As with any other pursuit, one of the most effective ways of improving is to learn from your mistakes. Sadly, I see quite a few people that are unable to do so. It’s not always because the person is not willing, but also because he is not in a position to do so. And in such cases, more often than not, they don’t even know it!
Let’s take a few examples for you to get an idea of how you are expected to critique picture. I’ll start with the bad flower picture showed earlier:
In a word, the picture is dull. As it was obviously taken on a cloudy day, the shot was underexposed. There also isn’t a lot of detail found in the petals. But perhaps the worst attribute I can pick on with this picture is its composition. Having the subject at the center, or rather, just a little bit off-center does not work particularly will in this instance. The subject itself isn’t very inspiring. There is also nothing noteworthy in the background either. It falls flat, overall.
Now, take a look at another yellow flower taken under much better natural lighting.
The whole thing comes alive with a good mix of highlights and shadows on the rose at front. The thinner depth of field allows for even greater emphasis on it. Additionally, applying the the rule of thirds allowed for space for the purple flowers in the background and provide a striking contrast to the foreground. Not bad, no?
Next, is a somewhat decent shot:
This temple along Singapore’s Chinatown was gorgeously lit one night I was in the area. Capturing that was easy. The architecture made it an obvious subject for a symmetrical shot. It’s not difficult to get something close. But to achieve something perfectly or nearly perfectly symmetrical shot is incredibly tricky. As you can see, at the bottom of the picture was already the entrance sign and roof. Why is that so? There isn’t a lot of space on the ground to work with. By the entrance is a narrow sidewalk along a highway with lots of people walking. It would have been ideal to step back, but it wasn’t possible with all the fast vehicles along the road. Those are things I can’t do anything about. What I could do something about is sidestepping to get good symmetry. As you can see in the picture, the corner of the first level roof on the right was included in the frame. But the one on the left was not. At first, I thought it was something I could solve by cropping, but after hours of trying, I found out it wasn’t going to work. I took the picture just a tad too far to the right and was exacerbated by distortion due to my lens being at its widest. I can attempt to correct the distortion and crop the entrance sign, and maybe crop a side off to get the subject to center. But I will not be able to achieve symmetry.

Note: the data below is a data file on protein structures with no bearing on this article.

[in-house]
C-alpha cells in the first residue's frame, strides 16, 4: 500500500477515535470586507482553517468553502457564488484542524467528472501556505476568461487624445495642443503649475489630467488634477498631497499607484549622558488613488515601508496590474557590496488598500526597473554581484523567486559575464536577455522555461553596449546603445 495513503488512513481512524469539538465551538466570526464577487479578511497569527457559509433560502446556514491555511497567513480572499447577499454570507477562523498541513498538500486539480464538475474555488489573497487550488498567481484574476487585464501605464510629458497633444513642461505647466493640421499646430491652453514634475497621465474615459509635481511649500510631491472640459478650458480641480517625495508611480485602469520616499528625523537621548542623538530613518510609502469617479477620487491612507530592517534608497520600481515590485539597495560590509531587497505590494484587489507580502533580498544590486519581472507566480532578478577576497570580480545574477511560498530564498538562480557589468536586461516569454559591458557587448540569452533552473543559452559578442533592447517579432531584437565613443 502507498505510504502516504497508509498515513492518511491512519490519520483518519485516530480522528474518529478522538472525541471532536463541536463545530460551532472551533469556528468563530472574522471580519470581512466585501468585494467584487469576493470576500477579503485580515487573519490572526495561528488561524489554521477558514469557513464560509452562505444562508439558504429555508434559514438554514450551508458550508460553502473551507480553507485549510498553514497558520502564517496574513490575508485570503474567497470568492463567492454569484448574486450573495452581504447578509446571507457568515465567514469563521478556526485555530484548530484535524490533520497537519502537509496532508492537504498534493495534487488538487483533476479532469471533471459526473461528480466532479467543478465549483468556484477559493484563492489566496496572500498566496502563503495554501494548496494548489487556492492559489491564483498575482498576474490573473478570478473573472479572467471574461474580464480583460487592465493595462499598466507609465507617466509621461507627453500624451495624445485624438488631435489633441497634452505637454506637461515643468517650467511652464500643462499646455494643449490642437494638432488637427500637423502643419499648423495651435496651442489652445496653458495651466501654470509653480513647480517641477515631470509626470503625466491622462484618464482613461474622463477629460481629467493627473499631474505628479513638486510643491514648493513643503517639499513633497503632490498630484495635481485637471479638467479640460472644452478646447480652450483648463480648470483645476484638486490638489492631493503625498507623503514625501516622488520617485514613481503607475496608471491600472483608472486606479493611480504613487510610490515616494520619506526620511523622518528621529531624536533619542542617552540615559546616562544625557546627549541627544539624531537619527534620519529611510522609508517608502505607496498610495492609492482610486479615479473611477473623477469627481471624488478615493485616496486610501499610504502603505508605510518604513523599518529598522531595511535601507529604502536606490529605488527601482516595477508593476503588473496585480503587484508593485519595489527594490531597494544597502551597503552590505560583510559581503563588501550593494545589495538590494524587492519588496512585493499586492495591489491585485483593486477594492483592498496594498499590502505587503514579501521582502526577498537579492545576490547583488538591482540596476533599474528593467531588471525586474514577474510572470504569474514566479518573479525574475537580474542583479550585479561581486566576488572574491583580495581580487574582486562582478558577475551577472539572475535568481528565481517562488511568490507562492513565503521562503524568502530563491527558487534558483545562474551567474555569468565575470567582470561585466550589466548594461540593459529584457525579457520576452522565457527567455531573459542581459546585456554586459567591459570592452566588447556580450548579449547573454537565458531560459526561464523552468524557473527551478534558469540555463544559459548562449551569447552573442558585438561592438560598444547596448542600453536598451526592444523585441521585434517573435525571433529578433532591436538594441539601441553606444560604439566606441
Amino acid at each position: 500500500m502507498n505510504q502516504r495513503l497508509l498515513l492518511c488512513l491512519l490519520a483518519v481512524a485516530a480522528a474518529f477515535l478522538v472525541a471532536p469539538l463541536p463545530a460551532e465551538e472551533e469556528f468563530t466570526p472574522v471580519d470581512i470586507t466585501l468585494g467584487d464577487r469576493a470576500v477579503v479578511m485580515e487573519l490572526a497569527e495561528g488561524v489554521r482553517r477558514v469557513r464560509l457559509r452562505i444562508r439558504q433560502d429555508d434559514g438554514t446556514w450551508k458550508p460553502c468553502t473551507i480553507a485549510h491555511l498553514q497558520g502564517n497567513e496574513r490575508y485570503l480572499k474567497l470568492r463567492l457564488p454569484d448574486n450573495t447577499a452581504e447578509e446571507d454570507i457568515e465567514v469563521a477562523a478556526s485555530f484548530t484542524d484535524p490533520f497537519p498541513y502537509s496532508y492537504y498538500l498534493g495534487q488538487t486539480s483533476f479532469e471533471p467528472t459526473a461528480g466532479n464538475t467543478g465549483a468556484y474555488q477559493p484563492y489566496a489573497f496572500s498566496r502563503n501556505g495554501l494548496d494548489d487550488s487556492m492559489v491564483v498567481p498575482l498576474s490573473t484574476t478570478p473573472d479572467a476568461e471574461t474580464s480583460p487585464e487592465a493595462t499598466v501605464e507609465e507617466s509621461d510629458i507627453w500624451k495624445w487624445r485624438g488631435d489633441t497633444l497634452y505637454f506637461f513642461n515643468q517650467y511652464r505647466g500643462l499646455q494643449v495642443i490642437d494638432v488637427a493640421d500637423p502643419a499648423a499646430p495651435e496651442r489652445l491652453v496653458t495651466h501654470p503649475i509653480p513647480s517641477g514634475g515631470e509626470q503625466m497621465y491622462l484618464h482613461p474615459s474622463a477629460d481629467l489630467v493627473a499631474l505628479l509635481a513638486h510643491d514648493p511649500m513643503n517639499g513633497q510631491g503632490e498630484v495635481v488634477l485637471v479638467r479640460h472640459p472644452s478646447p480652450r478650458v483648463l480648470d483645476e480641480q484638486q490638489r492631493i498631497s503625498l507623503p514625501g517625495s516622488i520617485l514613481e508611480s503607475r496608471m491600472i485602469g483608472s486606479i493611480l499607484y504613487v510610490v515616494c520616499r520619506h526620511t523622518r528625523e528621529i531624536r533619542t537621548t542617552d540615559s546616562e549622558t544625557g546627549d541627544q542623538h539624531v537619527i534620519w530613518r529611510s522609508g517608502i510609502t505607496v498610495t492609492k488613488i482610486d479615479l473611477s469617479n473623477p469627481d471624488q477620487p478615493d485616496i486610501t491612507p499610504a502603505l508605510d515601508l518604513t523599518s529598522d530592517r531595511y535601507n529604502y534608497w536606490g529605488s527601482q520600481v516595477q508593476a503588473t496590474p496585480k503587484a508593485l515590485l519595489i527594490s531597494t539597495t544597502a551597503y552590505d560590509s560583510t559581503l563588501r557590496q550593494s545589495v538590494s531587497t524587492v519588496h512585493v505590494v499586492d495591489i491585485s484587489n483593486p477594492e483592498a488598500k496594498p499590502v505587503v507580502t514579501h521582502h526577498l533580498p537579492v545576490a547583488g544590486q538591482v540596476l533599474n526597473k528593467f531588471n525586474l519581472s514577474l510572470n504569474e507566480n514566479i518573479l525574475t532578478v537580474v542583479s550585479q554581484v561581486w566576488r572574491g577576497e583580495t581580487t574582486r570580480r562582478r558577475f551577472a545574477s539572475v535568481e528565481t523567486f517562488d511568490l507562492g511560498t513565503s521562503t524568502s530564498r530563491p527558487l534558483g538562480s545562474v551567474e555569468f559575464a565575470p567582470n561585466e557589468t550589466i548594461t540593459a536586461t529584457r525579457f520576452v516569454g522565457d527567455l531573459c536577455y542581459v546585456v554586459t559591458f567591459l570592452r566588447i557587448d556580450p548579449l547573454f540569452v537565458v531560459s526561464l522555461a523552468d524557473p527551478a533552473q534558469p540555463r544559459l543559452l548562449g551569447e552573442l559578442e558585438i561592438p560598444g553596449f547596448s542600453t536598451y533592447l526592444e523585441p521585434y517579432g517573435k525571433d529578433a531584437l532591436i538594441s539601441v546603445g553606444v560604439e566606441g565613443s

All in all, it’s not that bad of a shot, especially after some edits. I do show it to friends. But to be honest, there is more flash than substance in this picture. It’s not going to win any awards or accolades anytime soon.
Now, how about a picture that I really like?
Composition-wise, there’s nothing I would want to change. The rule of thirds is prominently featured. The actual lines along the floor tiles and the implied lines drawn by the links on the ceiling directs your eyes towards the end of the hallway, which the two people are headed. The amount of negative space at the upper half of the picture also complements the lower half containing the subject well. But my favorite parts of the picture are the literal and figurative story-telling it provides with the two strangers looking sideways as they walk to the exit (or into the light, if you prefer). Some people might find the post for the cordon in the lower right corner, or even the cannon beside it to be distracting. I personally don’t mind. Besides, attempting to remove either of them would lead to taking away from the good parts of the picture as well.
My only reservation here lies with the exposure. It’s not awful, but I found that adding more contrast and darkening the whole picture just a bit brings significant change, as seen below:
The darkening of the sides from increasing the contrast partially hides the potentially distracting elements on the right side, as well as the silhouettes of the two people walking. At the same time, it increases the intensity of the light from the exit. All of this make for a much more moody, if not dramatic feel in the picture.
Now, it looks like something I can be proud of.
Few MMS 173 students, not to mention aspiring photographers, are used to having their work scrutinized at this level. That is why it is going to be a given that some of you will dread this part of the course. But giving in to intimidation will get you nowhere. Do not look at the rest of the class as the enemy. Everyone should be out to help each other. And in so doing, everyone can have a deeper learning experience.
When you’re looking at your peers’ work, focus on the picture, not the person who took it. Do your best to make your comments fair and objective. If possible, also provide suggestions which you think can be helpful in improving your peers’ work.
To the person whose work is being critiqued, never EVER take anything personally. Focus on the comment or suggestion, not the person giving them. Take all which you believe is genuinely helpful and objective, and discard the rest. And do not, under any circumstance, retaliate out of spite when it’s your turn to critique other peoples’ pictures.
Good luck, and I hope this becomes a fruitful experience.